There are also a great number of both simple and sophisticated level measurement devices...
Ultrasonic level measurement depends on a transducer sending an ultrasonic pulse to the liquid surface which is reflected back to the transducer. Electronics convert the ultrasonic lag time into a distance corresponding to depth... Although ultrasonic level indicators require little maintenance and are unaffected by the nature of the liquid (acidity/basicity, dielectric constant, or specific gravity), they cannot be used in circumstances of excessive foaming or turbulence or in high-temperature situations where stratified vapor layers are present.
On the other hand, radar detectors can be used in vessels exhibiting a wide variety of conditions: Radar energy passes through air or vapor space with imperceptible changes. The greatest limitation to the use of radar detectors is price, because of the complexity of the microwave and timing circuitry. In an advanced measurement unit, the radar level gauge sends out a continually swept microwave signal with varying frequency. The transmitted signal is compared with the signal sent back in a microwave mixer device, the difference in frequency being directly proportional to the distance. It will be obvious that high-quality signal processing is necessary since the liquid surface in a working reactor is never calm and unwanted echoes within the reactor need to be separated out.I've never had the opportunity to use either ultrasonic or radar measurement of levels in the reactor; the reactors that I have worked with have had pre-measured landmarks that are quite accurate in diagnosing the volume of solvent in the reactor. That said, I can imagine instances (crystallization, perhaps) in which knowing the exact amount of solvent is necessary. (Also, if there's a good bit of solvent vapor in the reactor, it can be difficult to see!)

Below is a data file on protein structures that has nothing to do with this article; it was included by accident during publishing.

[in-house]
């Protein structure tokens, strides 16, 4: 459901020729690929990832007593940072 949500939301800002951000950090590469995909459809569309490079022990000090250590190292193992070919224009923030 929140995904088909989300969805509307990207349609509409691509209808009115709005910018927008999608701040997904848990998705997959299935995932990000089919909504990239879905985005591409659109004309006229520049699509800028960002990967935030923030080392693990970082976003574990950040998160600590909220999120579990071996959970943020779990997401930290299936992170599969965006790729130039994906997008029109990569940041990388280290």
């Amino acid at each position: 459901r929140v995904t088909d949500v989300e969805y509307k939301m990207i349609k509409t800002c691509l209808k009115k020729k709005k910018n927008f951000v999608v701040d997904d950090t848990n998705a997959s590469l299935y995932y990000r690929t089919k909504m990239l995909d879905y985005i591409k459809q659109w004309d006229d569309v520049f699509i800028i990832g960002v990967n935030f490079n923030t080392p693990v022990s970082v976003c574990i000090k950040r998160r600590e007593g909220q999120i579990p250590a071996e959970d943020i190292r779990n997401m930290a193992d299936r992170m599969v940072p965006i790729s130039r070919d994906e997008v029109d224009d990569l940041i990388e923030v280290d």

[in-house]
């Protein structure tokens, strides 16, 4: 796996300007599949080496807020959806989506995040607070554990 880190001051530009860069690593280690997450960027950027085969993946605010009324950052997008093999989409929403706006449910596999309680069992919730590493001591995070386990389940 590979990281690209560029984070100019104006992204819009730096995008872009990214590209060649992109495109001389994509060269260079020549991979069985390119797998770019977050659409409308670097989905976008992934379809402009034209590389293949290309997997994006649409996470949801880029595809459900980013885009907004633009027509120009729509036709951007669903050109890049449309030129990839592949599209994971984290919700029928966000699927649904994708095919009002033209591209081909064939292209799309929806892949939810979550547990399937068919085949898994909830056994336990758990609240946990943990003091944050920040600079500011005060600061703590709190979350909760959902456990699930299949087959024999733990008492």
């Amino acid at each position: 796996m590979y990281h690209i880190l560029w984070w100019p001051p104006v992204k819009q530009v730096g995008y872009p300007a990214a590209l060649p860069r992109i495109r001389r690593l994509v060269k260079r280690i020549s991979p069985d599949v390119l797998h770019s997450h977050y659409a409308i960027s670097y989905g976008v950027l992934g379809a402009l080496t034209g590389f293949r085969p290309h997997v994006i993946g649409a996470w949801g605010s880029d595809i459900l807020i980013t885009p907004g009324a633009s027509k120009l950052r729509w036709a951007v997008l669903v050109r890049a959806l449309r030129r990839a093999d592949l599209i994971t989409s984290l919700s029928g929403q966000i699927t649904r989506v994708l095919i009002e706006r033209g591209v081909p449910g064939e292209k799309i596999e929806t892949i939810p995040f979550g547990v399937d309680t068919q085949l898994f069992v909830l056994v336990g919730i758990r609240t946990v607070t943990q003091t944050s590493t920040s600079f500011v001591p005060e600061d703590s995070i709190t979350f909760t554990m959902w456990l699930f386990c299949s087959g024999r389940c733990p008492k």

(Incidentally, a quick Google search indicates the use of radar to track volumes of cooling water in the nuclear power industry. Yeah, that makes sense.)